Stephanie Syjuco: You know, everybody knew.
Tim Gunn: They shut you out. I wasn’t expecting that.
Syjuco: Which has implications: Orientalism, domestication, the exotic, foreign versus domestic.
Gunn: It’s a much broader dialogue, and I find it much more interesting.
Syjuco: Yes. It has limitless potential.
Gunn: And every night at 7 o'clock I burst into tears.
Syjuco: So the backdrop is becoming the foreground.
Gunn: But that happens a lot.
Syjuco: I wanted the viewer’s mind to wander, and I wanted it to start making connections that you can’t easily speak of in a linear manner.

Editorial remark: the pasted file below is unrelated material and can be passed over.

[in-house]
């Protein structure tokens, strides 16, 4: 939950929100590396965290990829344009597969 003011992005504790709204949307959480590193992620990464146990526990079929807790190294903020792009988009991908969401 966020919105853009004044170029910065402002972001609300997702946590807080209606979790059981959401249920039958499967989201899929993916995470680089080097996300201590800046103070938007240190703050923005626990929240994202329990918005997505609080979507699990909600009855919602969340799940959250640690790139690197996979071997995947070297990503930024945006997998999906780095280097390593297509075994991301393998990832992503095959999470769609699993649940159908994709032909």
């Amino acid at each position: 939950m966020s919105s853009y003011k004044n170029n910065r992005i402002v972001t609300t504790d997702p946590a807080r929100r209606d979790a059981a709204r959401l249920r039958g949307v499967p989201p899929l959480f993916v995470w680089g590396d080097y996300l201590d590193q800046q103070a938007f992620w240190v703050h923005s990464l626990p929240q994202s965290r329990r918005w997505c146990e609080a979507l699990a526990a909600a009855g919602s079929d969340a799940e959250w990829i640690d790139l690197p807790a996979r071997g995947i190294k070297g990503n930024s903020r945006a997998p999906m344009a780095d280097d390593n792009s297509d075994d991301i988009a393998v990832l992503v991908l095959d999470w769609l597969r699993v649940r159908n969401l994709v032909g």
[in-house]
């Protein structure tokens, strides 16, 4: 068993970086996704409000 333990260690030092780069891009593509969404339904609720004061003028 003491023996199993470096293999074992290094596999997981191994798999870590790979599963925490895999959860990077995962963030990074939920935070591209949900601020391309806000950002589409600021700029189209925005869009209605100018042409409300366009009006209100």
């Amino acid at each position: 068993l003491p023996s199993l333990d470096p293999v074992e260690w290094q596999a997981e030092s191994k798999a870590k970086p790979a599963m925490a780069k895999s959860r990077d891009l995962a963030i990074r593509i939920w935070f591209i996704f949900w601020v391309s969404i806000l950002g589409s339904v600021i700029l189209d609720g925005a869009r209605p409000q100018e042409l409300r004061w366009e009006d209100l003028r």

Gunn: How spectacular is the footage? It’s cinematic. It’s otherworldly.
Syjuco: They’re each 20 feet long.
Gunn: I pummel people with questions, because I can’t begin to respond to their work until I know what’s going on. What are their goals? What was their point of departure? How do they feel about the work?
Syjuco: They are full of documents, photographs, notations, and all sorts of weird things. They’re quite cheap.
Gunn: I’m not who they are. I frequently disagreed.
Syjuco: You’re getting ready to paint it something else.